I have linphone installed on my Ubuntu 12.04 box. A coworker would like to test out a Windows SIP phone that uses, he says, SIP over TCP rather than UDP.

IT occurs to me that I could create a 20 cent C++ program that has two threads, one for the UDP side, one for the TCP side, which simply receives one protocol and sends it to the other. Since the UDP portion would be only on the linux box, I doubt there be any issues with datagrams vs. streams, and SIP is not particularly 'streamy" anyway.

Would this work or is there some underlying protocol nastiness that I am unaware of. Is the SIP used over TCP the same SIP that normally travels by UDP? Is there a well known C++ solution for this?

I've looked around for possible solutions and socat is a possibility but it is GPL and this is intended for an embedded OCO project.

Any additional advice or suggestions would be quite welcome.

  • Can't socat do that for you?
    – Kerrek SB
    Sep 4, 2012 at 12:40
  • 1
    You need to parse SIP. If a SIP message comes in on TCP, you need to know how long that message is. Which you can only learn by parsing SIP and considering the Content-Length header, at least for messages that have a body. For messages without a body, you can likely get away by looking for a pair of \r\n
    – nos
    Sep 4, 2012 at 12:51
  • Yes, socat can do it GPL. My boss hates GPL.
    – Wes Miller
    Sep 4, 2012 at 13:15

2 Answers 2


Looks like linphone supports SIP over TCP (which is mandated by RFC 3261).


And yes, it's the same SIP messages over the wire.

  • A note for later readers. I was using linphone 3.2.1, which predates the addition of TCP support. That is the level installed by apt-get for Ubuntu so I was left with building 3.5.2 from scratch. Quite a build it was, too. I had to download several packages, several headers and the bleeding edge rc1 for speex. But it DOES work!
    – Wes Miller
    Sep 4, 2012 at 18:37

The answer to your original question is that no you wouldn't be able to just "pipe" the TCP SIP packets to your UDP socket. SIP does include the type of transport in a Via header which is used to determine the network path to transmit responses on. In addition to that for in-dialogue transmissions your SIP server would need to generate new SIP requests destined for the TCP client and it would need some setting or mechanism to get it to send those requests to your "pipe" which would then need to parse the SIP request to work out where the packet needs to be sent.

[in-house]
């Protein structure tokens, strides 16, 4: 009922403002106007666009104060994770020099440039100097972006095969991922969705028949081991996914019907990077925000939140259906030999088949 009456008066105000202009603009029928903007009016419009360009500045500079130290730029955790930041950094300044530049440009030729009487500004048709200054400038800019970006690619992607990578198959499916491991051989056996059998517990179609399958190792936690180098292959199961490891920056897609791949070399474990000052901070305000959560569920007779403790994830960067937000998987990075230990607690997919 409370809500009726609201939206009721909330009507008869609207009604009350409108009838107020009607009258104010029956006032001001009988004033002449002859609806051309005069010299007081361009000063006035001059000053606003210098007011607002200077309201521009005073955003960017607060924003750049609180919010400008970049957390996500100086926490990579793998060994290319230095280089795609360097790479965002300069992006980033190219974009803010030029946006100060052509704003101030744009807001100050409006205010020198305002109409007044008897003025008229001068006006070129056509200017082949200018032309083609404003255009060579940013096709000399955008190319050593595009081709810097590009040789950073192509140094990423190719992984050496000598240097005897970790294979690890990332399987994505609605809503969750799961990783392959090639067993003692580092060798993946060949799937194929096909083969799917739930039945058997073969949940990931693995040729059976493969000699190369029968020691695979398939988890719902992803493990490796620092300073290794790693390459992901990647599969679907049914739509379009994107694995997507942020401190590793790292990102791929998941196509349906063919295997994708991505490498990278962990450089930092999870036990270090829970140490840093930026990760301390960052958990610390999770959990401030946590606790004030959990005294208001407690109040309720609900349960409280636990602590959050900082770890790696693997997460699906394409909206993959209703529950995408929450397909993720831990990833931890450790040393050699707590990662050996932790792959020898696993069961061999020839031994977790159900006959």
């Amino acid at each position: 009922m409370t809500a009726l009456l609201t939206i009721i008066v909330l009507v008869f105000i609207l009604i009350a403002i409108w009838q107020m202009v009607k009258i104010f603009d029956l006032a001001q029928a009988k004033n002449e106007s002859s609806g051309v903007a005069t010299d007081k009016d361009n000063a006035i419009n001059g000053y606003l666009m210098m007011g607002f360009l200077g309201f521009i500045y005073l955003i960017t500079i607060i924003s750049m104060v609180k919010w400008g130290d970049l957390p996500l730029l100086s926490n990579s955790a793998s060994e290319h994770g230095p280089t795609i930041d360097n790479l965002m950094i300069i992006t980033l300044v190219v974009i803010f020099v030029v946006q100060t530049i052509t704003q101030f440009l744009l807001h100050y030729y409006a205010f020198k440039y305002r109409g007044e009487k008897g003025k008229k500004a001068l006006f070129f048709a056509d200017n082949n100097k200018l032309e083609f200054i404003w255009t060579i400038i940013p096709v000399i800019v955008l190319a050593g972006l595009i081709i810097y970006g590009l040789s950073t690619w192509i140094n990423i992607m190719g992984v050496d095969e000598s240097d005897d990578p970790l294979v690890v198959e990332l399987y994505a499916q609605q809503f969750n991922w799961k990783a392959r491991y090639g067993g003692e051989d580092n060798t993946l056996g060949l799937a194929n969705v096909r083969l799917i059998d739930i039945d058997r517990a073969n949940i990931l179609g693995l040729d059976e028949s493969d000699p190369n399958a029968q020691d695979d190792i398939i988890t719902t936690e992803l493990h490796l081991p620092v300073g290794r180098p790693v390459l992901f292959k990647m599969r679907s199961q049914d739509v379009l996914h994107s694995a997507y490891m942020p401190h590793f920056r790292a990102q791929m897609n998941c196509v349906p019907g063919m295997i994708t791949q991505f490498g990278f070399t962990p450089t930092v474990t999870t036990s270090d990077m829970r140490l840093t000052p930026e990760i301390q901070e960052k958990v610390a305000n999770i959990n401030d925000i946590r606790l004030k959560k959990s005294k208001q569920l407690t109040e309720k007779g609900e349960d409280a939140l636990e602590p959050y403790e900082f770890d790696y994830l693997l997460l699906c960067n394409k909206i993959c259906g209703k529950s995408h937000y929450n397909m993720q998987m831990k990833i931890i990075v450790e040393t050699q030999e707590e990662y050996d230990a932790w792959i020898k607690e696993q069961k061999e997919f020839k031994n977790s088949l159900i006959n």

All in all it would be at best a very fragile solution and at worst a pretty broken one. It'd be much quicker and easier to find a SIP server/client that supports TCP as most of them do these days and in fact appears to be what you've gone ahead and done.

  • And add in the fact that the two protocols are used differently: SIP over UDP uses resends (with exponential backoff) to increase its reliability. Sep 5, 2012 at 11:02
  • Yes, I tried Linphone with TCP. I would never have even pursued this problem except that we haven't been able to find a reliable or even workable SIP solution for Win*-64 bit for a dot-net application where we make our own gui and don't want to use "theirs". The best part of Linphone is that it can run as a daemon in the Linux box on the other end of the conversation and needs neither gui nor command line.
    – Wes Miller
    Sep 19, 2012 at 22:48

Your Answer

By clicking “Post Your Answer”, you agree to our terms of service, privacy policy and cookie policy

Not the answer you're looking for? Browse other questions tagged or ask your own question.